He was a very useful and public-spirited citizen. Among other public services, he was a member and President of the Lowell Water Board for twelve years. He was President of the Lowell Builders' Association during the years of Lowell's rapid growth, showing great skill in dealing with the many delicate situations which confront such a body at such a time.

He took his Masonic degrees in Kilwinning Lodge in 1879 and served as Master in 1889, 1890, and 1891. He was District Deputy Grand Master for the then Eleventh Masonic District in 1893 and 1894, by appointment of M.W. Richard Briggs and M.W. Otis E. Weld.

He was a member and Past High Priest of Mt. Horeb Royal Arch Chapter and Deputy Grand High Priest in 1893. He was a member of Ahasuerus Council, Royal and Select Masters, and a member and Past Commander of Pilgrim Commandery, Knights Templar. He was a member of the several Scottish Rite Bodies and was made an Honorary Member of the Supreme Council in 1929.

Brother Weaver was a man of strong convictions and positive action, but always under the guidance of sound principles, basing his judgment of men on character alone without regard to wealth or social or political standing. Sociaily he was a delightful companion and associate.

He passes full of years and honors, leaving the entire community as well as the Fraternity which he loved and served so well, much the poorer for his passing.


From Proceedings, Page 1948-134:

  • Born in Boston, Massachusetts, Jan. 27, 1888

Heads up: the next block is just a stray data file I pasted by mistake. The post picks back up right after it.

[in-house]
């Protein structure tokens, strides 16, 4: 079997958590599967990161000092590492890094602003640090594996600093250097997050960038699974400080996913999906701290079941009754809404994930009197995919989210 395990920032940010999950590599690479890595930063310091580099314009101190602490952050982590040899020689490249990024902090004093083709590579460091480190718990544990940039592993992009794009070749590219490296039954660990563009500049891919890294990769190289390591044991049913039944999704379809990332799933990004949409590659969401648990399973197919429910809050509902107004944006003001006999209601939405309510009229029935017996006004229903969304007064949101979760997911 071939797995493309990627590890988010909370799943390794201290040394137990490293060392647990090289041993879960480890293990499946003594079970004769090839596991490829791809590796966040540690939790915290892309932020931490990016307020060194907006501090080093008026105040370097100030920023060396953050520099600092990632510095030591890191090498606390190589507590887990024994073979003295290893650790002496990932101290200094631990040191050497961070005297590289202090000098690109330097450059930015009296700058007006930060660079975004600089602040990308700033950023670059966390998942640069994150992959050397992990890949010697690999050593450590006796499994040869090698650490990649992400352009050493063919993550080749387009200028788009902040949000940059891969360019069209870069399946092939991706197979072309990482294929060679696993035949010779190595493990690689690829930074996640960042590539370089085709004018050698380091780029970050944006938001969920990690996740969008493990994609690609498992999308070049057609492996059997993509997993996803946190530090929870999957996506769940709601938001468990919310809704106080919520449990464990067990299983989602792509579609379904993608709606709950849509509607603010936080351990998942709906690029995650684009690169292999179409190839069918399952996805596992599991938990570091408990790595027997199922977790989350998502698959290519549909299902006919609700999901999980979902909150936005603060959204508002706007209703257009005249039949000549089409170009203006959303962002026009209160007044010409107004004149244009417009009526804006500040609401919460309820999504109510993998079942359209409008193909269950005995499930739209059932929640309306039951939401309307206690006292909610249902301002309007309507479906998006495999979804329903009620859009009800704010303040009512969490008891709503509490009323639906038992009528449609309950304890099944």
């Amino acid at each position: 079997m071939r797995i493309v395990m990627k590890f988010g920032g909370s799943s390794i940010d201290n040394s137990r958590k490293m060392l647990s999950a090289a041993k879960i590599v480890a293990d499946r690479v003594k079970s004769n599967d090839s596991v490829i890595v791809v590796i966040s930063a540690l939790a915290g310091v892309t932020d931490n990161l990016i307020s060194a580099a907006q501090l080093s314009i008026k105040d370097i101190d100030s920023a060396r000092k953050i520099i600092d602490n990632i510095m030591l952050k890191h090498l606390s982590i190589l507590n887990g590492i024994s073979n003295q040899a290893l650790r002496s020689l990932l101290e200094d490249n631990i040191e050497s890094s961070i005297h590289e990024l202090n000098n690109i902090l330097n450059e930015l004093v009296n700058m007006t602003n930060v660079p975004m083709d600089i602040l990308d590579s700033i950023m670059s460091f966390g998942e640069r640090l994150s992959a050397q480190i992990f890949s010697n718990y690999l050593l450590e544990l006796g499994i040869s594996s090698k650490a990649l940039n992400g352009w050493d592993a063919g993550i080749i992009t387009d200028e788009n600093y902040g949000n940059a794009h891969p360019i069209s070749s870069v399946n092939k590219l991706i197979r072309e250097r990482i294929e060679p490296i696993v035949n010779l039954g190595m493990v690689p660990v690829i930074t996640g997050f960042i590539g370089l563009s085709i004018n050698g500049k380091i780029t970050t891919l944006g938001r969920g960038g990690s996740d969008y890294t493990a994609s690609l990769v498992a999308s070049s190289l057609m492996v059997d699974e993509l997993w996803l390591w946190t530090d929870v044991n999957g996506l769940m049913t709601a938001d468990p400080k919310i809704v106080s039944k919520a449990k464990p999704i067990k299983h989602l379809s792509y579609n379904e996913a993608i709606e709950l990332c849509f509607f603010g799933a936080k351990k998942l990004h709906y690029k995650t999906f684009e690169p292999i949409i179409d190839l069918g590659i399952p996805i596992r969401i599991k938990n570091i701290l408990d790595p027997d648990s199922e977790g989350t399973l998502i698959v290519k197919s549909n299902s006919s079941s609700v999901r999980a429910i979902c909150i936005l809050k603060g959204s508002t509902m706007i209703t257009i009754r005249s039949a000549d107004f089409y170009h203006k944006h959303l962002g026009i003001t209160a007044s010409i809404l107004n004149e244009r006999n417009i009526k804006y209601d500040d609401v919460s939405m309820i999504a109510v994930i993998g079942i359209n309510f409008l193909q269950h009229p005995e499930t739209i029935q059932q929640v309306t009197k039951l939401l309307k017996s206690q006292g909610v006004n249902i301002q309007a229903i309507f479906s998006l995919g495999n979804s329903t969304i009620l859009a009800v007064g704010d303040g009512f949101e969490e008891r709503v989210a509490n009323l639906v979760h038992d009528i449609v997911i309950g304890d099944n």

• Raised in The Lodge of St. Andrew, Boston, Apr. 9, 1915
  • Master, The Lodge of St. Andrew, 1925-1927
  • Affiliated, Manchester Lodge, Manchester, July 21, 1924
  • Affiliated, Middlesex Lodge, Framingham, June 20, 1944
  • Honorary Member, Charles A. Welch Lodge, Maynard Jan. 18, 1940
  • Senior Grand Deacon 1928
  • Trustee Masonic Education and Charity Trust t94+-1949
  • Grand Representative, Valle de Mexico 1946-1948
  • Died in Marblehead June 27, 1948

On June 27th, Right Worshipfui Edward Sohier Welch, Master of The Lodge of St. Andrew from 1925 to 1927, and Trustee of the Masonic Education and Charity Trust since 1944, passed to the Grand Lodge above. His love of the Masonic Fraternity and his desire to serve its best interests in whatever capacity was of the highest caliber. He was a grandson of Most Worshipful Charles A. Welch, Grand Master of Masons in Massachusetts, 1878, 1879 and 1880.

Right Worshipful Brother Welch's services to the Masonic Fraternity and to the community where he had for so many years been influential in many divergent lines constitute a remarkable record of brotherly love and public spiritedness. The Grand Lodge and the Masonic Brethren will miss the services of these valuable men, but we should all be proud of the fact that they were willing and eager to serve in their various capacities. Their lives and Masonic careers are illusuative of what so many of our Brethren are doing every day in a lesser degree.


WEYMOUTH, FRANK M. 1873-1936

From Proceedings, Page 1936-200:

Brother Weymouth was born in Dorchester, January 5, 1873, and died in North Scituate, November 22, 1936.

He was educated in the Dorchester schools. His active business life was spent in the machinery manufacturing business.

In the last twenty-five years of his life he was vice-president of the Hunt-Spiller Corporation. He was also active in banking, being a Director of the Codman Co-operative Bank from iis formation, and for many years the President. For twenty years he was a Trustee of the Dorchester Savings Bank.